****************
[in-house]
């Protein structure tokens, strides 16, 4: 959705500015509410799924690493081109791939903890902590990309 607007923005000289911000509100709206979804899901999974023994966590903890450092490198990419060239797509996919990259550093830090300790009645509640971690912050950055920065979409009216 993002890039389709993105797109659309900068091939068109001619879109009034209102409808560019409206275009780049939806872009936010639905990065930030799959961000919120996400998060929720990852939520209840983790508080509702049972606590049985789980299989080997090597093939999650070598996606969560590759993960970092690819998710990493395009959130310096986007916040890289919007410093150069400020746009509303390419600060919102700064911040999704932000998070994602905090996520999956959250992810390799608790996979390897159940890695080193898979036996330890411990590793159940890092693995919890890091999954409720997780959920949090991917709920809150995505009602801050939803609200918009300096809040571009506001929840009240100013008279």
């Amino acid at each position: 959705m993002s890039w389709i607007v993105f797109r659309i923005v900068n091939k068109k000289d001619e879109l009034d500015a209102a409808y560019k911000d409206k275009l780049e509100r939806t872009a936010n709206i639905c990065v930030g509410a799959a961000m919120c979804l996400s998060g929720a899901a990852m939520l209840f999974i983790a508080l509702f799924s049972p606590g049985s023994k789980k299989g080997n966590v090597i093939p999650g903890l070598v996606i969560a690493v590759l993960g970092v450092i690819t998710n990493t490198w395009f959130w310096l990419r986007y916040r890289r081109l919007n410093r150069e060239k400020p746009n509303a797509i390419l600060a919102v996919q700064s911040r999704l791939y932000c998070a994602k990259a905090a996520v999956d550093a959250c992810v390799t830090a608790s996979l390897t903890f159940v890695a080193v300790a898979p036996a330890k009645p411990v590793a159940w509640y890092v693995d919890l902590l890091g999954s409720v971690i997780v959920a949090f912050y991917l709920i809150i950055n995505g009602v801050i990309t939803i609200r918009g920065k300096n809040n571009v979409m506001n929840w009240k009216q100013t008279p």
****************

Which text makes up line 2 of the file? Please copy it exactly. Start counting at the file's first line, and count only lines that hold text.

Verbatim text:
């Protein structure tokens, strides 16, 4: 959705500015509410799924690493081109791939903890902590990309 607007923005000289911000509100709206979804899901999974023994966590903890450092490198990419060239797509996919990259550093830090300790009645509640971690912050950055920065979409009216 993002890039389709993105797109659309900068091939068109001619879109009034209102409808560019409206275009780049939806872009936010639905990065930030799959961000919120996400998060929720990852939520209840983790508080509702049972606590049985789980299989080997090597093939999650070598996606969560590759993960970092690819998710990493395009959130310096986007916040890289919007410093150069400020746009509303390419600060919102700064911040999704932000998070994602905090996520999956959250992810390799608790996979390897159940890695080193898979036996330890411990590793159940890092693995919890890091999954409720997780959920949090991917709920809150995505009602801050939803609200918009300096809040571009506001929840009240100013008279």